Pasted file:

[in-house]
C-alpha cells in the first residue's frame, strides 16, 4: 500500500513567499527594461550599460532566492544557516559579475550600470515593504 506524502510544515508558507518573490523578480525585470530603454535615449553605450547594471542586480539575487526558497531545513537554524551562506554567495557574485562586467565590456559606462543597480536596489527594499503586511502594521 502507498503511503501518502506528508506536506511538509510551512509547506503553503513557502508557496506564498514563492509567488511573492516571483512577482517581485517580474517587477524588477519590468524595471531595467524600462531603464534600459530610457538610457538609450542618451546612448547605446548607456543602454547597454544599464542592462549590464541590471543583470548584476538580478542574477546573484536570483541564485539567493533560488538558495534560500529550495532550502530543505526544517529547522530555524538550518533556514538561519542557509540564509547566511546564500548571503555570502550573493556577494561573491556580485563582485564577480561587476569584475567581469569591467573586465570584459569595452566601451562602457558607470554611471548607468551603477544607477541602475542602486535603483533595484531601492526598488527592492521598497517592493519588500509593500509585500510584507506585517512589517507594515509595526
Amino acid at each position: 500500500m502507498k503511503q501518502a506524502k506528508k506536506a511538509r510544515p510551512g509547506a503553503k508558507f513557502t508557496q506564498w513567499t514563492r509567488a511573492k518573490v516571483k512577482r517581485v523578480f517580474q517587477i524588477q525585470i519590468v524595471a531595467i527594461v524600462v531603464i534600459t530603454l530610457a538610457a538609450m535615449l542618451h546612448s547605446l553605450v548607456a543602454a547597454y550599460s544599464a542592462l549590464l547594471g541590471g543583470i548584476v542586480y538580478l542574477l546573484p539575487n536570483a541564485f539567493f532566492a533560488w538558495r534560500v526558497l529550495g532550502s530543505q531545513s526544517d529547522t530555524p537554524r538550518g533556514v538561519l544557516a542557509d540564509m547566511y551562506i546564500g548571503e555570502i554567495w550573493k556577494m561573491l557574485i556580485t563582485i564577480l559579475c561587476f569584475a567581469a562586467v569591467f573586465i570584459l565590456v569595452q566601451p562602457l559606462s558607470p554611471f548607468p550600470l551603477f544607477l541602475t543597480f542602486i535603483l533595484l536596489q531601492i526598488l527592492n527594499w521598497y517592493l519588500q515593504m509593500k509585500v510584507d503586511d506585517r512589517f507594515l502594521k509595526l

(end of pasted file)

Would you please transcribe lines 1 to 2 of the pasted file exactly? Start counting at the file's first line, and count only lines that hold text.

[in-house]
C-alpha cells in the first residue's frame, strides 16, 4: 500500500513567499527594461550599460532566492544557516559579475550600470515593504 506524502510544515508558507518573490523578480525585470530603454535615449553605450547594471542586480539575487526558497531545513537554524551562506554567495557574485562586467565590456559606462543597480536596489527594499503586511502594521 502507498503511503501518502506528508506536506511538509510551512509547506503553503513557502508557496506564498514563492509567488511573492516571483512577482517581485517580474517587477524588477519590468524595471531595467524600462531603464534600459530610457538610457538609450542618451546612448547605446548607456543602454547597454544599464542592462549590464541590471543583470548584476538580478542574477546573484536570483541564485539567493533560488538558495534560500529550495532550502530543505526544517529547522530555524538550518533556514538561519542557509540564509547566511546564500548571503555570502550573493556577494561573491556580485563582485564577480561587476569584475567581469569591467573586465570584459569595452566601451562602457558607470554611471548607468551603477544607477541602475542602486535603483533595484531601492526598488527592492521598497517592493519588500509593500509585500510584507506585517512589517507594515509595526